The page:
Too Soon to Turn Out the Lights?
The interest level among practitioners and investigators alike in linking vitamin D deficiency with cardiovascular outcomes has hardly subsided, despite the consistent lack of clear evidence supporting the relationship. Why does there continue to be such feverish interest in the subject matter? Despite our best efforts during the past half century to understand and modify known risk factors, cardiovascular disease remains one of the most common causes of death among women and men worldwide.1 The major outcomes of interest, such as myocardial infarction and stroke, have substantial morbidity, and the number of individuals newly affected by these conditions is not likely to diminish. As with the outcomes, the exposure of interest is easily quantified although with various cut points that constitute normal and abnormal levels. Circulating levels of 25 hydroxyvitamin D (25OHD), unlike biomarkers for most other vitamins, can be measured routinely using widely accessible automated platforms. Global population studies would argue that vitamin D deficiency has reached almost epidemic proportions.2 Furthermore, and most importantly, correcting vitamin D deficiency is not only possible (and quantifiable) but also fairly inexpensive. Finally, experimental studies strongly suggest a myriad of biological pathways linking cardiovascular disease and vitamin D deficiency, thus supporting the plausibility that treatment with vitamin D would improve cardiac structure, prevent plaque development, and lower blood pressure, among a host of other cardiovascular-related end points.3–8 The combination of these and possibly other factors have fueled the perfect storm, yet studies attempting to establish a causal relationship between vitamin D and cardiovascular disease are unlikely to be completed soon.9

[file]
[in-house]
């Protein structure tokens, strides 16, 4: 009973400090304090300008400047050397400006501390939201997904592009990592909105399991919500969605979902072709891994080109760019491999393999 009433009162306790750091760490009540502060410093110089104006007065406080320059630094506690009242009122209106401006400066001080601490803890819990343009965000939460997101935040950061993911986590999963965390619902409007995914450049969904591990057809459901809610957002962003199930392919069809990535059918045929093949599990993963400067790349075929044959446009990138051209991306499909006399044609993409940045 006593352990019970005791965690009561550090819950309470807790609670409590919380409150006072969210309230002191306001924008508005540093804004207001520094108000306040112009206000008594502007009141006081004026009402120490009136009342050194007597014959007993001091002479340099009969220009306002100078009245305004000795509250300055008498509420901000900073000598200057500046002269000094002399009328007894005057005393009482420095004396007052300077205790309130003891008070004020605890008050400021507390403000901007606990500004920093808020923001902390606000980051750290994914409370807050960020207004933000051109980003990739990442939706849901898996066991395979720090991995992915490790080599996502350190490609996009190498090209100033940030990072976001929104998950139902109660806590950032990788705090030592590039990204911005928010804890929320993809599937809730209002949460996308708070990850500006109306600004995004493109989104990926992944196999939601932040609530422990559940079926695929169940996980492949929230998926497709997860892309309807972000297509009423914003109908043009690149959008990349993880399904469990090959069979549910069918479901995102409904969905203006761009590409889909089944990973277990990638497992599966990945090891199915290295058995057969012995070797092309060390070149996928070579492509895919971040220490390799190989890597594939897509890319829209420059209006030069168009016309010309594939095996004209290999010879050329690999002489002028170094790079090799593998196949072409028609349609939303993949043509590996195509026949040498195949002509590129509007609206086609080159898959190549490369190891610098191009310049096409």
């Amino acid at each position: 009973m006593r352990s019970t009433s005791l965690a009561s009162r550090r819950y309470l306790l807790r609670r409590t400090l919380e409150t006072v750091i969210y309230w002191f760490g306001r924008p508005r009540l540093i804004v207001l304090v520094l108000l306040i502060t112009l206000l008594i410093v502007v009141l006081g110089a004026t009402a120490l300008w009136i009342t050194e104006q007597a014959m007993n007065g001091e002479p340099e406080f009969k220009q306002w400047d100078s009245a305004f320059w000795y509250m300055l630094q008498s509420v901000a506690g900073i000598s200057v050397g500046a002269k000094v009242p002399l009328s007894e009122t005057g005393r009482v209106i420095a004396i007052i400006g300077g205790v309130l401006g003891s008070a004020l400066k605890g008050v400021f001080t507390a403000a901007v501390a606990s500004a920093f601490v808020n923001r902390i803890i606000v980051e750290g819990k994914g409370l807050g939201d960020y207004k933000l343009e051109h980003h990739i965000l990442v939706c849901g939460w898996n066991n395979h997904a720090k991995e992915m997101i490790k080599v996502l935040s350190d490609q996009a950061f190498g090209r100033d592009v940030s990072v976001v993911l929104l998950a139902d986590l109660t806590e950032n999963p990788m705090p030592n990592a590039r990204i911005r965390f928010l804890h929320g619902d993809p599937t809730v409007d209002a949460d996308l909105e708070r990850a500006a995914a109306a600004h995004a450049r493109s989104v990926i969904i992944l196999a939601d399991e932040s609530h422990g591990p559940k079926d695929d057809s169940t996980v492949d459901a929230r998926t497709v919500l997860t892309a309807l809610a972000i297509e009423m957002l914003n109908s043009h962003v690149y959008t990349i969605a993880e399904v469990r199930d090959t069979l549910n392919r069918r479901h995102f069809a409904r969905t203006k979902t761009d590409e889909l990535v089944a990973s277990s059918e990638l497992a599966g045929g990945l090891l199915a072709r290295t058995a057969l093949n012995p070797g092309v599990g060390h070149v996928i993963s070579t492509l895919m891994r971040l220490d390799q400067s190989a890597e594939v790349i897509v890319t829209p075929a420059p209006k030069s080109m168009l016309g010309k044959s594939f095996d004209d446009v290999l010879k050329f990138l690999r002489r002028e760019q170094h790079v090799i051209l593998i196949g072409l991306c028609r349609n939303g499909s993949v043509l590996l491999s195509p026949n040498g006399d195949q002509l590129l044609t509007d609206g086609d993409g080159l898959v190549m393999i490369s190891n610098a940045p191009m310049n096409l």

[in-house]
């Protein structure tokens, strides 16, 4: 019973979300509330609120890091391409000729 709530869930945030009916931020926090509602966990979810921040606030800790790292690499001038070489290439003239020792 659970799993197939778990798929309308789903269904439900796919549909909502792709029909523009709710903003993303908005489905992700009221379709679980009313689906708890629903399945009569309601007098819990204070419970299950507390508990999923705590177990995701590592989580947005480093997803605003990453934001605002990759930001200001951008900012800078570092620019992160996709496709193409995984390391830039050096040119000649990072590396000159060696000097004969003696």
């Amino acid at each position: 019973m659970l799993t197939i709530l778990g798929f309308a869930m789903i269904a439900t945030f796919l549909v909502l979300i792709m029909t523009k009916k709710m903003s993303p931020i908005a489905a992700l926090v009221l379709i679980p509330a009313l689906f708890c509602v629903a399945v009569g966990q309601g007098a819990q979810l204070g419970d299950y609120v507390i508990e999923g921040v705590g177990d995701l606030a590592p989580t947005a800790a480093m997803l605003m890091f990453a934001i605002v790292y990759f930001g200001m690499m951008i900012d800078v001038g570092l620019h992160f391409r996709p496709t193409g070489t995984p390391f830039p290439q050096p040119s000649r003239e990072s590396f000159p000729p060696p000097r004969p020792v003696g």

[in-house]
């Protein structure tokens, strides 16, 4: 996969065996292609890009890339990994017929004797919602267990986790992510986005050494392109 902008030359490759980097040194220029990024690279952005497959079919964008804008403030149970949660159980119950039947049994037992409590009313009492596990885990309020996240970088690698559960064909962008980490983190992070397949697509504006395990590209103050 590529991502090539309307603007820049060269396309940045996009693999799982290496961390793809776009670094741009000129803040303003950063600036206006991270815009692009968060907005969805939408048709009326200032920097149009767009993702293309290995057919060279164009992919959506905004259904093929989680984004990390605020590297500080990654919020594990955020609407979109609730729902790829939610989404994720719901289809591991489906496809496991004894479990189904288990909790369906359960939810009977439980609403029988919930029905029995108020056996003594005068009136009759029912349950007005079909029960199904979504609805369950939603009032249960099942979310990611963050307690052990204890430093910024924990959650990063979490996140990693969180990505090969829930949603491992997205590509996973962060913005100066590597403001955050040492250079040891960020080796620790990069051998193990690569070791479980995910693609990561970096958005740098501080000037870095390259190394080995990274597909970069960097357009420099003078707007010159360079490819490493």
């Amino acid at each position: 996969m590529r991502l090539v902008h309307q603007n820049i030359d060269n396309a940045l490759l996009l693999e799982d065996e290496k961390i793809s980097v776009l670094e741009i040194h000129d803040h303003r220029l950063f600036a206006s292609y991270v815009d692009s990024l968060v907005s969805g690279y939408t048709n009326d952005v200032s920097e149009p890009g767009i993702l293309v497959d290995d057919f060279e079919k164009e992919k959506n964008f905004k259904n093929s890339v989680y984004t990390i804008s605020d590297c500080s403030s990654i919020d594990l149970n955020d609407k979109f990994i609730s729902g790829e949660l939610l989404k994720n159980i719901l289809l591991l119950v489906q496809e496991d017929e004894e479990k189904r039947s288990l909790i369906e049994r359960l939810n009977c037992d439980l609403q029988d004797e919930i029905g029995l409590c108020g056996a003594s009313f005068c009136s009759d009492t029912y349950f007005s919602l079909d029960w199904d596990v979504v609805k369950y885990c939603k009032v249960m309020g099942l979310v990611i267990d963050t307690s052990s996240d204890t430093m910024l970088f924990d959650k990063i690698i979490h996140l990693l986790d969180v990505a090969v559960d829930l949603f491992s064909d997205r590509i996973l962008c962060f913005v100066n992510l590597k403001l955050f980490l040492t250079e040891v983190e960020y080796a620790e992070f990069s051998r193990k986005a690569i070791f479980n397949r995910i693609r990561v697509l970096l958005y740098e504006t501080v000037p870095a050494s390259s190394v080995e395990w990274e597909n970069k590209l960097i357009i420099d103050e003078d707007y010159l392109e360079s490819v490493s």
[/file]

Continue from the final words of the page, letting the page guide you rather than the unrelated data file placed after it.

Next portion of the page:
See accompanying articles on pages 2633, 2639
Defining the level of circulating 25OHD below which replacement is necessary continues to …